Blogging was a tentative exploration and the initial few were to save my words somewhere lest I lose the papers in the process of moving homes many times. A few years ago, I decided to document my running journey as a means to keep me accountable to myself and discovered that it became an accompaniment to the sport. Running fed the blog and vice versa. I also discovered the joys of having someone read what I wrote. It was a pleasant surprise to discover that they connected enough for a two-way conversation.

Yoga came back to my life soon after and another blog was born and the two were primarily to document my journey so that another who might struggle with these things as a beginner might benefit. I also discovered my voice and that of others who began to read those musings. It was just a way to document my personal experience, subjective as it might be. Running was lost after a few years and around the same time, sarees made a re-entry into my life and through them, an entire world of memories. I found that the humble piece of clothing that had been a staple when I was younger also became an anchor for musings, mostly quiet reflections about the mundane every day. Maybe a witnessing of living in the now and how it has never quite been too far away from the past and the future. Lately though, that is also dwindling and I find myself withdrawing into the format of a letter.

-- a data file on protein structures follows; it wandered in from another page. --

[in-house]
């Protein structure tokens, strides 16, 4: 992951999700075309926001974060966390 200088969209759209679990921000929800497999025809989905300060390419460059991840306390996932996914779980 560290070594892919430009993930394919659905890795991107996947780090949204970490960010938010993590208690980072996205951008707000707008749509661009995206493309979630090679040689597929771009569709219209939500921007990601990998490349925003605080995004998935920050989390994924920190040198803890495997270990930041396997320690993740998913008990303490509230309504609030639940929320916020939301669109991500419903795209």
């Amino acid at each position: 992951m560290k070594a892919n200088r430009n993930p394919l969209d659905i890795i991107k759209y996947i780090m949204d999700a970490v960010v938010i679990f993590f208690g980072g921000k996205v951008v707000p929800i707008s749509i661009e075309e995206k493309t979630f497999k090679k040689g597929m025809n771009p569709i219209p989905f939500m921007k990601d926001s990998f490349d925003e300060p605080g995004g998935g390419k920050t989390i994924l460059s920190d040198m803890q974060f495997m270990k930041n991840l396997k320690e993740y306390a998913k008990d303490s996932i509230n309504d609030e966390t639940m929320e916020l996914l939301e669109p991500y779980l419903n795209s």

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Something about sarees that makes it so easy to meander in thoughts. the lines on this cotton ikat remind me of the pages of a notebook.

Perhaps, it is a way to reclaim time, find a pause and release where instant communication is the norm. Does an experience cease to have significance if it is dated? Letters make it possible to pause in the present to share of myself in the moment and send it into an unknown time and place. I like the act of writing to one person and that is how I like to relate to the outside at present. The appeal of this format lies in its dispatch, once gone it is truly gone from my memory until a reply, if and when it came, jogged some of the contents. It also feels natural considering that it used to be a way of sharing myself as a very young adult, long before the time of facebook and texts. Of course in these days of a pandemic, I take pictures and send them on since the postal service has been disrupted.